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Log Splitting Lesson

How to Split Firewood with Less Strain

By  | Log Splitter Product Expert

The days of felling and splitting wood with an ax are long behind us.

Nowadays, in the age of power tools, we've got plenty of more convenient ways to split up firewood.

From felling to storage, we've got you covered with some great tips.

So take the strain out of log splitting, and find the path to easy street with these incredibly helpful tools of the trade.

STEP 1: Timmmmbbbbeerrrrr!
Visit Chain Saws Direct to pick the perfect chain sawBefore you can split logs, you've got to have logs. So cutting down (felling) a tree is typically the first step. But in some cases, you may already have a tree that's fallen. Whether you're felling a tree or not, you'll need to cut that tree into log segments.

Hand saws may work, but they'll also wear you out quicker than they'll get the job done. For more power and efficiency, you should consider a chainsaw. Chainsaws make it easy to cut trees into logs, and they'll leave you with enough energy to finish the job.

However, don't just pick the one that looks tough. Choose a chainsaw that'll do the job you need it to do. Click the link below to visit the Chainsaw Buyer's Guide at

Quickly measure the distance between logsSTEP 2: Measure & Mark
Instead of fumbling with an old fashioned tape measure and chalk, use a firewood marker to accurately measure the distance between logs.

Just insert a can of surveyor’s paint and roll it down the log. It will mark perfectly-measured cuts over, and over again. It'll save your back, and you won't get frustrated trying to measure consistently even segments of a tree with a ruler. Just click and roll to get quick marks with ease.

Jack your log off the groundSTEP 3: Prop It Up
Don't dull your chainsaw blade by cutting dirt. Laying a log on the ground and cutting through into the soil will have you going through chains as fast as you do work socks.

Instead, just jack your logs off the ground with a log jack. These are some of the most valued logging tools on the market today. They're heavy-duty and easy to use.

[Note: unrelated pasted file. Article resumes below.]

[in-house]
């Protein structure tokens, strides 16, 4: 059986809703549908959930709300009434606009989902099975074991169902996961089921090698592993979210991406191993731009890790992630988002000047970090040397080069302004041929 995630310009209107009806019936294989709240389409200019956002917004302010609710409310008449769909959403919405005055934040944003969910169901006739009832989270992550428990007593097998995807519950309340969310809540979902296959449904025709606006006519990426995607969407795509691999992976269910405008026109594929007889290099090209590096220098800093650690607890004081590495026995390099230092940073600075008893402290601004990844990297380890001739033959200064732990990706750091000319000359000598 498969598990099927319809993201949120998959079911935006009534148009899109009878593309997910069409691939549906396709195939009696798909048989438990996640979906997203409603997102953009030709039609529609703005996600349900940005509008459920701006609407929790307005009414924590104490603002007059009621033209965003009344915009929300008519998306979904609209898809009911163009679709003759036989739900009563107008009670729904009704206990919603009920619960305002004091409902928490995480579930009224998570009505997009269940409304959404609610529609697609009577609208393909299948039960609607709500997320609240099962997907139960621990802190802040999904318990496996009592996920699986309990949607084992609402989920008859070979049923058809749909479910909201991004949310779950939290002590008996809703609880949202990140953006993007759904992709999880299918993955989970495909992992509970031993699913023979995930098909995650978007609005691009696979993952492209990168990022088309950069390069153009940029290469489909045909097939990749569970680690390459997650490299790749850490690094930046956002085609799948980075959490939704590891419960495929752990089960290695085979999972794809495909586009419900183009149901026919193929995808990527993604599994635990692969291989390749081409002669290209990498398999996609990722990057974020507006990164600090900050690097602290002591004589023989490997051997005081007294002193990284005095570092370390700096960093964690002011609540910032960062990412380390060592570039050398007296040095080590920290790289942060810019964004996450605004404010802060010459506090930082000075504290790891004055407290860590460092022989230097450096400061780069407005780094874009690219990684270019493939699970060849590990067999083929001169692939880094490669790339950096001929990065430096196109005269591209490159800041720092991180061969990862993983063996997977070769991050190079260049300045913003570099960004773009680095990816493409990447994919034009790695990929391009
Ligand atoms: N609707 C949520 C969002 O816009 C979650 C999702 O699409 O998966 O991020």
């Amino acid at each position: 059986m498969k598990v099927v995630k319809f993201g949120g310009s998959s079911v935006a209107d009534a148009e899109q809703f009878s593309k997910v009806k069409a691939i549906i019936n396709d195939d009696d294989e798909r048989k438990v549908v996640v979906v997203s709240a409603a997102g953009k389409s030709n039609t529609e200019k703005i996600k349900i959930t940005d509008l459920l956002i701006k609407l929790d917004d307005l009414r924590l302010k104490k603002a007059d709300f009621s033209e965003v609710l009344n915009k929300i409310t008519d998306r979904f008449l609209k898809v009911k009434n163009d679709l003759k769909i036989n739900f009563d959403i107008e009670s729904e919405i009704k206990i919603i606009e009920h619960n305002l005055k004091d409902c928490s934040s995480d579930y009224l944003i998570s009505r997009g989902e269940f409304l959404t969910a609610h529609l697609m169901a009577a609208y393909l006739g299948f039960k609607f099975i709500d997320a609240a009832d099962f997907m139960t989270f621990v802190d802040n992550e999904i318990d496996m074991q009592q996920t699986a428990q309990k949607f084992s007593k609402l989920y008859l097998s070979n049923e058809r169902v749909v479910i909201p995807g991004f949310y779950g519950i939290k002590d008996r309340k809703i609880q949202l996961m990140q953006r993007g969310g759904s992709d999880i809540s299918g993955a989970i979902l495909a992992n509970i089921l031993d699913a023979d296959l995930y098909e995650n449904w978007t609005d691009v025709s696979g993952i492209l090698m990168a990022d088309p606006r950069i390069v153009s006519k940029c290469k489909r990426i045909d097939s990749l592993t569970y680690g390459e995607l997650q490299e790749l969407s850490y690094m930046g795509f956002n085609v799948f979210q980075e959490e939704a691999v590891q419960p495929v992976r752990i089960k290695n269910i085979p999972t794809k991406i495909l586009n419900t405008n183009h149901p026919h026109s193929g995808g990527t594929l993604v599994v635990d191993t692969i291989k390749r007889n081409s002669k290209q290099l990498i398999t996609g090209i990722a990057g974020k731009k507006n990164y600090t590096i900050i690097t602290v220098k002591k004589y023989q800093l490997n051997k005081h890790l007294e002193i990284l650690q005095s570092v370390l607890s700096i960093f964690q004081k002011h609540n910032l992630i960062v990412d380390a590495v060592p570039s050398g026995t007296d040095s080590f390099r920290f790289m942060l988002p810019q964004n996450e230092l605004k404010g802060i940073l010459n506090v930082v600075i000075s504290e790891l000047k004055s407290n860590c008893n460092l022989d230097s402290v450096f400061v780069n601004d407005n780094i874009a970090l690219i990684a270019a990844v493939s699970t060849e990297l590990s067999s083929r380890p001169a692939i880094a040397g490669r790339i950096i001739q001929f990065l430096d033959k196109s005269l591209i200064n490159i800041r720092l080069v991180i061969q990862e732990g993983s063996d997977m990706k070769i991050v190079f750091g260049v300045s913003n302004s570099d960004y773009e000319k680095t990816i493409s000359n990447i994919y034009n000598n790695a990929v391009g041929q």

Some can also be used as a sawbuck, log roller, post/sapling puller and log carrier.

What's the Hurry?STEP 4: Leave Your Logs to Age
Quality firewood needs to age like a fine cigar. As it sits by the fence post, the heat of the sun will bake the moisture out of it, and the wind will blow it away.

Set aside your logs and let them breathe. It's a lot easier to move and split dry, seasoned logs than it is to split fresh "green" logs that are more dense.

Besides, green wood isn't going to burn anyway. It'll just smoke a bunch and go out. Let it turn nice and dark, and wait for the edges to crack a bit. Once it's ready, it'll be lighter to carry, easier to split, and better to burn. That's a lot of positives for such little work.

Log splitters will make splitting wood a breezeSTEP 5: Split Your Logs
Now, it's time to start up that log splitter. Whether you're using a gas-powered log splitter or an electric log splitter, you're on the right track. Log splitters save you a lot of shoulder and back pain caused by swinging an ax over, and over again.

If you don't have one yet, our walk-through guide will help you pick the perfect log splitter for your wood pile. Just browse through and choose your own preferences to find the one that's right for you.

STEP 6: Stack & Store
Stack and store your wood with a firewood rackStoring firewood isn't as easy as tossing it in a box and closing the lid. There are a few things you ought to know first.

Just as you had to season your firewood to dry it out, you'll want to store it properly to keep it dry. That doesn't mean zip-locking it in a bag though, because you also don't want to trap any moisture against the wood.

Protect your investment from insect infestations by keeping it neatly stacked off the ground with a firewood rack. And store it in a breezy place away from your home to keep vermin from sneaking in your back door.

While a lot of people may stack firewood against the side of a garage or a barn, that's not necessarily the best way. It's ideal to leave a gap behind the stack as well so air can access the wood from all sides. To lean the ins-and-outs of firewood storage, follow the link below.


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